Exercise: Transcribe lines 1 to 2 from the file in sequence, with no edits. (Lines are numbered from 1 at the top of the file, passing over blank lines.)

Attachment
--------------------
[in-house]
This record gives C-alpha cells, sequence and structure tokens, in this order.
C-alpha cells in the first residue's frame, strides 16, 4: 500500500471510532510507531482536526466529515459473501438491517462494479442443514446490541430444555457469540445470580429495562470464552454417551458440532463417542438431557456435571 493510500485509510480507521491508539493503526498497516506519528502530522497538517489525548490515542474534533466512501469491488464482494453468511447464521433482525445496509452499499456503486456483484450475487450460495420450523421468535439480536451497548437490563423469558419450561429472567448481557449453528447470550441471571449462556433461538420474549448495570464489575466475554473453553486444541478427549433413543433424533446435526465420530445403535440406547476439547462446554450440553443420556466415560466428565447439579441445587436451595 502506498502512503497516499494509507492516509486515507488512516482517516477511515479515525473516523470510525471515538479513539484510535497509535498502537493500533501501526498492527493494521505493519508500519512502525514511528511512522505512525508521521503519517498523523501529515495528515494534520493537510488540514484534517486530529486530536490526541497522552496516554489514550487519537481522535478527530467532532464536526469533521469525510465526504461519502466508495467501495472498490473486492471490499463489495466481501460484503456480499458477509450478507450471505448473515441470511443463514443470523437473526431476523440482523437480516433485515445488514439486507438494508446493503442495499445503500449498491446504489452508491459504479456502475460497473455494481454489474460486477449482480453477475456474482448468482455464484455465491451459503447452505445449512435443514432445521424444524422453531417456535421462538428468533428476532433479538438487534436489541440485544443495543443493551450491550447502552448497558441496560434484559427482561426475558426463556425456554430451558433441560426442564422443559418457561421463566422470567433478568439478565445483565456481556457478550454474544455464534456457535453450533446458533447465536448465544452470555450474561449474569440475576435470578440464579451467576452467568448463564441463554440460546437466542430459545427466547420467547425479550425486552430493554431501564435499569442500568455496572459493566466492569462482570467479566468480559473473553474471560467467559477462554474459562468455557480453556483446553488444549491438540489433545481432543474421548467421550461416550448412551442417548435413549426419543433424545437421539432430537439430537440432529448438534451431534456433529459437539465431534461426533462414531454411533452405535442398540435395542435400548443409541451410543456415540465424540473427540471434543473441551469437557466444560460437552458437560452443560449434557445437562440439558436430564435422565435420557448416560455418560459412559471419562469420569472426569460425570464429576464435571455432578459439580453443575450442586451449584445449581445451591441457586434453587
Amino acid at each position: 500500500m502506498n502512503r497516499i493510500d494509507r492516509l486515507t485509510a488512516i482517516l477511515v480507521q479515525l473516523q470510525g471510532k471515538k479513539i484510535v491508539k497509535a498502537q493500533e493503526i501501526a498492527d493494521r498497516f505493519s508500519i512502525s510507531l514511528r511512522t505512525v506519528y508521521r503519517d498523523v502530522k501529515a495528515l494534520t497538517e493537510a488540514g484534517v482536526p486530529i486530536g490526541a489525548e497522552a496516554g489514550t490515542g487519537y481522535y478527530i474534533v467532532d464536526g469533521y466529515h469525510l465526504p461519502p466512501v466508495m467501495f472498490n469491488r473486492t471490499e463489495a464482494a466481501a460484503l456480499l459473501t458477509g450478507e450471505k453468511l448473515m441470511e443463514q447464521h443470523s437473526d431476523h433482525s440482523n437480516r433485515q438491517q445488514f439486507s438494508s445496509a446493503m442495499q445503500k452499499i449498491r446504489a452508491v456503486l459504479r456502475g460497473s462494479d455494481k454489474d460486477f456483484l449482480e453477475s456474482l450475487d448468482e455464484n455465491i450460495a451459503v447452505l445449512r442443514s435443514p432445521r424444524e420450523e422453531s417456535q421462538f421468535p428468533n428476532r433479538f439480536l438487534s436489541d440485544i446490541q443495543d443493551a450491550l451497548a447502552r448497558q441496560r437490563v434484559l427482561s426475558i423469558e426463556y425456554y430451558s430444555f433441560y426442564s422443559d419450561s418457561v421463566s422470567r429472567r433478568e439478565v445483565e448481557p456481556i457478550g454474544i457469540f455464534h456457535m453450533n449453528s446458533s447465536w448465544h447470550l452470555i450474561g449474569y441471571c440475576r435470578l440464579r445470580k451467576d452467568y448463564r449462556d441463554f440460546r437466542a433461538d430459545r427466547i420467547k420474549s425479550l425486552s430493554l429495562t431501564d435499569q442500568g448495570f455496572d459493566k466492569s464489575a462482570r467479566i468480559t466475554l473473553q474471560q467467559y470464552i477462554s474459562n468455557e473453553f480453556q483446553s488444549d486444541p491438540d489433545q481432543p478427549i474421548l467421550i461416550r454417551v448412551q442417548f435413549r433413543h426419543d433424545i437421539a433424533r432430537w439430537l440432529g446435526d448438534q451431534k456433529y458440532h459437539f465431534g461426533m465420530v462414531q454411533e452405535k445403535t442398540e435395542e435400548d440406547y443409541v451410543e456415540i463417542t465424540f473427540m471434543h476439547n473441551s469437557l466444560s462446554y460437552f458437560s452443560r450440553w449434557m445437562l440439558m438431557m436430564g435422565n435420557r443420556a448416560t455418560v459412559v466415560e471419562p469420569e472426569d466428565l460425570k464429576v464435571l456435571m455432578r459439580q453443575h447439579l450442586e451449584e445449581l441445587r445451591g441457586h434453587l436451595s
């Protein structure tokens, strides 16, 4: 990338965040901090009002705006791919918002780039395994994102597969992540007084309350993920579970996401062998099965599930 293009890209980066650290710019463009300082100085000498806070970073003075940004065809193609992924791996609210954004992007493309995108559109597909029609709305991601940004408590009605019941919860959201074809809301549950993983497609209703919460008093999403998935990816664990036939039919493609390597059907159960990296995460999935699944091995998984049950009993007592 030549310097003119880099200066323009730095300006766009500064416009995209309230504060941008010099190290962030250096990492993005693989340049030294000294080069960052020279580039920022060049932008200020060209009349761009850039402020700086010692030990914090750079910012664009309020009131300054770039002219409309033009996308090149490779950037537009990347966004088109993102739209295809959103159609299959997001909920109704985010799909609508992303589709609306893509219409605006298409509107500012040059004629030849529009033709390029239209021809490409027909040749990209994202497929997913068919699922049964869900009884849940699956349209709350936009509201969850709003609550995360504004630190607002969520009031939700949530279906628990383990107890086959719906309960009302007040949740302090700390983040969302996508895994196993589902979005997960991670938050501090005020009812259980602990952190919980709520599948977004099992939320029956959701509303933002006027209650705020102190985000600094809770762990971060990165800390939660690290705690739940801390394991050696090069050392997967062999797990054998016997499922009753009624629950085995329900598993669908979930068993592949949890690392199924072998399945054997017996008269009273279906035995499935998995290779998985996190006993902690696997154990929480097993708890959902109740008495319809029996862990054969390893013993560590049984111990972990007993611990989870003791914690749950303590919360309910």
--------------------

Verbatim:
[in-house]
This record gives C-alpha cells, sequence and structure tokens, in this order.